Anubis Gate – Horizons
Reviewed by Jeff Teets
It’s hard to believe that Danish progressive metallers Anubis Gate is already releasing its sixth full-length album, entitled Horizons. Despite releasing five albums ranging from solid to outstanding, Anubis Gate’s name is still rarely seen being discussed at great length in the genre’s circles. Obviously Dream Theater sits at the top of the heap in terms of popularity, but unfortunately Anubis Gate hasn’t even gained as wide acclaim as either older mainstays such as Threshold and Vanden Plas, nor newly-established front-runners such as Circus Maximus and Seventh Wonder. Considering that 2007’s Andromeda Unchained and 2009’s The Detached both received incredibly high marks from myself and others (bordering on, if not fully achieving “masterpiece” status), I’ve always found this to be a bit distressing.
Following the departure of vocalist Jacob Hansen (also known for his exceptional engineering and production work, which he still does for the band), who helped set the tone for the band’s aforementioned masterworks, the group released its fifth and self-titled album in 2011. It received positive reviews, but I was a little bit underwhelmed. I don’t think the change from Hansen to the group’s bassist Henrik Fevre’s vocals was really the reason for my disappointment, but rather some small, almost imperceptible shift in writing style, or lack of a certain magic that made the previous pair of records special to me. Perhaps I’m just a sucker for concept albums after all, and have a bias that I’m not quite ready to come to terms with. Whatever the reason for that feeling, it continues to a lesser extent on Horizons.
Opening with the rather remarkable and memorable “Destined to Remember”, Horizons starts off strong in a way that grabs the listener with lush melodies and soundscapes, evoking a feeling of epic proportions and an ethereal experience, which is something Anubis Gate can always be counted on to deliver. The rest of the first half of the album is solid, but pales in comparison to what the back half has to offer. “Breach of Faith” is a bit of a spectacular tune, featuring some really strong sections amidst a diverse and varying backdrop. The album’s title track is also a worthwhile offering that stands out after repeated listens. Perhaps it’s a bit too “obvious” to pick, but next to the album’s opener, the fourteen-minute epic “A Dream Within a Dream” stands as the record’s crowning achievement. The band’s longest song to date, it features call-backs to several other album tracks, most noticeably “Never Like This (A Dream)”. Vast and expansive, the song evokes some of the strongest points of what makes Anubis Gate one of the genre’s front-runners in terms of style and quality.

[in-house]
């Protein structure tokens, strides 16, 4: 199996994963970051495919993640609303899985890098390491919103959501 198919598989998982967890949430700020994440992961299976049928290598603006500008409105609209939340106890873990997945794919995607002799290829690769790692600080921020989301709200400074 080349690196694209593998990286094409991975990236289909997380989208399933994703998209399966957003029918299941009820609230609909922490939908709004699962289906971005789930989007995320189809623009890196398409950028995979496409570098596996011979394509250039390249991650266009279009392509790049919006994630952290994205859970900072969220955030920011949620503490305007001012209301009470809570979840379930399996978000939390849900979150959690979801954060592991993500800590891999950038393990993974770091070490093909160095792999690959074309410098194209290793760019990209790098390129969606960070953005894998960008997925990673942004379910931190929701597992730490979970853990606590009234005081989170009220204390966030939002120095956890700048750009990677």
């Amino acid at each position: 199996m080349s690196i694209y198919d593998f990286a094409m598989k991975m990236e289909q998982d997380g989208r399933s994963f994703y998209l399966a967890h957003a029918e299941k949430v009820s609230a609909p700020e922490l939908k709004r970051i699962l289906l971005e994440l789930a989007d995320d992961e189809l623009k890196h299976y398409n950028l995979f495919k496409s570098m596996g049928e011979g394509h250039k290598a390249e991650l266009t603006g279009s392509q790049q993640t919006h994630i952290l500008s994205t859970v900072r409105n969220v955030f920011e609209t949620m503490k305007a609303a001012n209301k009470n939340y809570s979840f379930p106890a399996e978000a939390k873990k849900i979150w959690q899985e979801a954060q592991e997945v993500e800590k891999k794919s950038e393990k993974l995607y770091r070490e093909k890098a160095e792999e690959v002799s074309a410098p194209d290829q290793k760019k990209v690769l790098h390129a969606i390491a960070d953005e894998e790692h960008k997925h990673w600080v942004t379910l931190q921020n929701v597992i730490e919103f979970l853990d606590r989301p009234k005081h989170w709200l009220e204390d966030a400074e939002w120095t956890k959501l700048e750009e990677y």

Overall, Horizons serves as a relative middle-of-the-road offering by a far-above-the-crowd band. It’s been said before, but most other bands in the field would have released the best record of their respective careers with this album, but unfortunately (or fortunately, I suppose, depending on how you see it), Anubis Gate has released two works that are going to be hard to ever equal or eclipse. Does that mean anyone would be wasting their time spinning Horizons? Certainly not. While not reinventing their own wheel, Anubis Gate seeks to maintain a wheel that stands as one of the best and most enjoyable in melodic progressive metal. What’s not broken doesn’t need fixing, but with that being said, Horizons succeeds in ways I feel the band’s last album fell short. The band’s music is still ripe with strong, memorable melodies, complex musicianship, intricate song structures, and thought-provoking lyrics, all of which combine in a way that challenges the listener, while providing them immense enjoyment. Few bands out there serve as a better example of what makes the genre of progressive metal one of my favorites.
4 // 5